Scottish-born Gerard Butler has entered the 2020s as a differently evolved actor than how he had started his 2010s. Once the ruggedly bearded heartthrob who charmed with his vocal cords, or his good looks, or both, his niche has always lied within genres more physical and adrenaline laced. In teaming up once again with director Ric Roman Waugh, the pair having previously worked on last year’s oddly satisfying Angel Has Fallen, Butler sees a perfect opportunity to mellow out his gruff hero motif and add a sense of humanist clarity. Greenland does just that, with much room for panic and dread while the world literally rains down fire from above.
It’s a fictitious version of our Earth under the looming threat of a series of comets aiming to touch down, with Butler supposedly one of a handful with the skills necessary for future survival. He plays John Garrity, a tired Atlantan working in structural engineering. Where long hours mean a growing estrangement with wife Allison (Morena Baccarin) and diabetic son Nathan (newcomer Roger Dale Floyd). As they plan a reunion party between themselves and neighbors to celebrate the discovery of a new comet, the worst possible news emerges upon discovering the comet has split off, the rocky elements having caught aflame with a trajectory toward the planet as it spins.
Instinct kicks in, to panic and mull about in uncertainty. Until the government cold calls John, alerting the Garrity’s about a potential safe zone. Without another moment’s thought, the trio pack into the family SUV, on a high-adrenaline road trip to this secret enclosure. Screenwriter Chris Sparling (The Sea of Trees) doesn’t waste a moment to make this journey physically impossible to chart. That motivation quickly opens the door to an insane series of shenanigans. Missing insulin meds, refugee panic, looting, a grizzled father-in-law (Scott Glenn), and an unexpectedly tense hitchhiking subplot involving an anxiety-stricken couple (David Denman and Hope Davis).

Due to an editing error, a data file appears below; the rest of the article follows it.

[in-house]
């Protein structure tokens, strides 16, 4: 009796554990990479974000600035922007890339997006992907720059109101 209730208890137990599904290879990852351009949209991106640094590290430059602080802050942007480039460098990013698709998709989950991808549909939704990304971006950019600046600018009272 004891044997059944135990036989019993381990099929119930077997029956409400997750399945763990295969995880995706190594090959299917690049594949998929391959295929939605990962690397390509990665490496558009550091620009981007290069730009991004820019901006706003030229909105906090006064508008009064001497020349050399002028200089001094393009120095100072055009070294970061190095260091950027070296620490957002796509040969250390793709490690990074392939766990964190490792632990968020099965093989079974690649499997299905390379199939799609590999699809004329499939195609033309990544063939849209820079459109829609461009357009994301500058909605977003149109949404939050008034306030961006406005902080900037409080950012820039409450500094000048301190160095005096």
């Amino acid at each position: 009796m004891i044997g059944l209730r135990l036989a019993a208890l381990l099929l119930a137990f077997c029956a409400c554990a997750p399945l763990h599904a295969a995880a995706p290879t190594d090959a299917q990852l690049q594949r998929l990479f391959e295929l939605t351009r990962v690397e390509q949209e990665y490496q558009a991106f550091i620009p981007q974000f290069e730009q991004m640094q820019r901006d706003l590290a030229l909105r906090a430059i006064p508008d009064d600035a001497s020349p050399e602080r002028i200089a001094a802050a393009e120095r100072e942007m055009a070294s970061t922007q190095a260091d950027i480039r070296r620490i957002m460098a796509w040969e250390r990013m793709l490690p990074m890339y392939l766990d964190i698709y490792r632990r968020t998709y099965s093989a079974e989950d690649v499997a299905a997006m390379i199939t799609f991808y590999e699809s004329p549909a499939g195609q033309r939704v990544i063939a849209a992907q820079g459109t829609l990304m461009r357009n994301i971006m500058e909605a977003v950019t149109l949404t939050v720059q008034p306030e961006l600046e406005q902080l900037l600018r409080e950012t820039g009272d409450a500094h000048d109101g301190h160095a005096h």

It’s very possible any other writer wouldn’t have known how to make such common aspects of an apocalyptic societal event so absurdist, manic, or downright cartoonish. Sparling has that down pat, keeping the fun level at a high level throughout without losing its sense of humanity. Waugh, who by now knows Butler’s archetype, further solidifies the firm footing so many action films that appear to be cut from the same fabrics struggle to achieve. He’s dialed in, molding the script he’s been handed, a mildly thrilling if not also sluggish page-turner on its own, into an astonishingly low-key disaster epic. Think 2012 or The Towering Inferno, but still scaled down a trifle. As cheesy as the latter, but visually conservative in a way akin to the former. It has no trouble spinning from both ideas, honoring what the subgenre could do then, and what it’s capable of now. It will not be for everyone, but to those who can appreciate its quirks, a true treat awaits.